Question: even though this happens every day throughout the year?

Shaykh: There is no problem with that in any case. This thing is permissible, to Allaah be praise. Their standing on his right and on his left is better than their waiting until the first group has finished. End quote.

Shaykh Muhammad ibn’Uthaymeen (may Allaah have mercy on him) Continue reading

What should the person praying behind an imam do if he recites a verse in which there is a sajdah (prostration)?

What should I do if I recite a soorah in which there is a sajdah when I am praying behind an imam?.

Praise be to Allaah.You should not prostrate, because following the imam is obligatory and the prostration of recitation is Sunnah. If a person is praying behind an imam, it is not permissible for him to prostrate, and if he prostrates deliberately although he knows that that is not permissible, then his prayer becomes invalid. End quote. Continue reading

The distance at which it is prescribed to shorten one’s prayers and join them

My question has to do with a traveller’s prayers and shortening and joining prayers. I work in another city that is about 35 kilometers away from my city. Am I allowed to join or shorten my prayers – or to do both – because when I travel I leave the built-up area of the city where I live?.

Praise be to Allaah.The majority of scholars defined the distance at which a traveller may shorten his prayers; and some of them did not set a limit, rather they left that to be decided by custom (al-‘urf) – what is customarily regarded by the people as travelling is where the concession is granted allowing the traveller to shorten his prayers and break his fast. 

According to the majority of scholars, the distance is defined as being approximately eighty kilometers.

It says in Fataawa al-Lajnah al-Daa’imah (8/99): The distance in which the concession of traveling is allowed is that which is customarily regarded as travelling, which is approximately eighty kilometers. Whoever is going to travel this distance or more is allowed to avail himself of the concessions granted to travellers, namely wiping over the socks for three days and nights, and joining and shortening prayers, and not fasting in Ramadaan. If this traveller intends to stay in a place for more than four days, then he is not allowed the concession of travel. If he intends to stay for four days or less, then he is allowed that concession. The traveller who stays in a place and does not know when he will finish what he came to do or how long he will be staying may avail himself of the concessions granted to the traveller, even if that is for a long time. And there is no difference between travel by land or by sea.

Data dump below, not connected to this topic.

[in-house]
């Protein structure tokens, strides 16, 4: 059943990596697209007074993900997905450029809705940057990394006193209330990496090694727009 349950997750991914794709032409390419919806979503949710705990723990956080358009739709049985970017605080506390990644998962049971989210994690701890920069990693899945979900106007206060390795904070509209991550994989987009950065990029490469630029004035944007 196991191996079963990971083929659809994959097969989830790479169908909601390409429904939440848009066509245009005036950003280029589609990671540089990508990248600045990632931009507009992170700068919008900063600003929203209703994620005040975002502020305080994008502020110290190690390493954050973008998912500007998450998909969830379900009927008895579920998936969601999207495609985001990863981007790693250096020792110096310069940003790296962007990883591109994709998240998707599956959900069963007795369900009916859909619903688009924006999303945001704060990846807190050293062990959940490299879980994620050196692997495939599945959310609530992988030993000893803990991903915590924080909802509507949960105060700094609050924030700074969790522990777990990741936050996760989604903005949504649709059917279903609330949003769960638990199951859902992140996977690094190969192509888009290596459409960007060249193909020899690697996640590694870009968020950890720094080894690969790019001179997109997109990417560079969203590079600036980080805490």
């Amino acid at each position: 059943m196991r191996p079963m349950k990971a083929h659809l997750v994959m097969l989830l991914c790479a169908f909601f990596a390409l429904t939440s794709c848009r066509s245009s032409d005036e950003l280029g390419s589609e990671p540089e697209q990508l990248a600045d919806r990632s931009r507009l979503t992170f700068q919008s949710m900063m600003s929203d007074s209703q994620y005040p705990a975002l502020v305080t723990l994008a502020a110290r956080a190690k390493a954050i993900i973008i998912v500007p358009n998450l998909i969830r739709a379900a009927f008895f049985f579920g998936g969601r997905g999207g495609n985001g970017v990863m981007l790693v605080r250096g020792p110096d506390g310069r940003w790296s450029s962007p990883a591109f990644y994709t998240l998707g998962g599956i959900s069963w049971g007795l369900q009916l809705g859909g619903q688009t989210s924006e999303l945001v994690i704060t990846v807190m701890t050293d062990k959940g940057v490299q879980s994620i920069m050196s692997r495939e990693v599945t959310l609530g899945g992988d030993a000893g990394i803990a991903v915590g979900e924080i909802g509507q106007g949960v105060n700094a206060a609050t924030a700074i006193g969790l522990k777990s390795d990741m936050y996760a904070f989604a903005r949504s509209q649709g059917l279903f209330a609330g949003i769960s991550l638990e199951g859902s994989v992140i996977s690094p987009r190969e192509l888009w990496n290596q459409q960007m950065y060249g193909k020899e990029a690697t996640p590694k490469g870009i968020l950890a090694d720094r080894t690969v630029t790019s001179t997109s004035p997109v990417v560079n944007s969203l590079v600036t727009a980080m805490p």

From this it is known that you are not allowed to shorten your prayers for the distance mentioned, because it is not equal to the distance of traveling.

And Allaah knows best. Continue reading

Minimum distance of travel at which it is permissible not to fast and to shorten prayers

What is the minimum distance of traveling at which the fasting is exused.

Praise be to Allaah.The majority of scholars are of the view that the distance at which a traveler may join prayers and not fast is forty-eight miles. Ibn Qudaamah said in al-Mughni: 

The view of Abu ‘Abd-Allaah [i.e., Imam Ahmad] is that it is not permissible to shorten the prayers for a distance of less than sixteen farsakhs, and a farsakh is three miles, so the distance is forty-eight miles. This was the estimation of Ibn ‘Abbaas. He said: From ‘Usfaan to Makkah, or from al-Taa’if to Makkah, or from Jeddah to Makkah.

Based on this, the distance at which it is permissible to shorten prayers is the distance of two days’ travel aiming directly for that dsetination. This is the view of Ibn ‘Abbaas and Ibn ‘Umar, and the view of Maalik, al-Layth and al-Shaafa’i.

The equivalent in kilometers is approximately 80 km.

Shaykh Ibn Baaz said in Majmoo’ al-Fataawa (12/267), explaining what is meant by traveling:

The view of the majority of scholars is that this is equivalent to approximately eighty kilometers for one who travels by car, plane or ship. This distance is what is called traveling according to the custom of the Muslims. So if a person travels by camel, car, plane or ship, for this distance or more, he is regarded as a traveler. Continue reading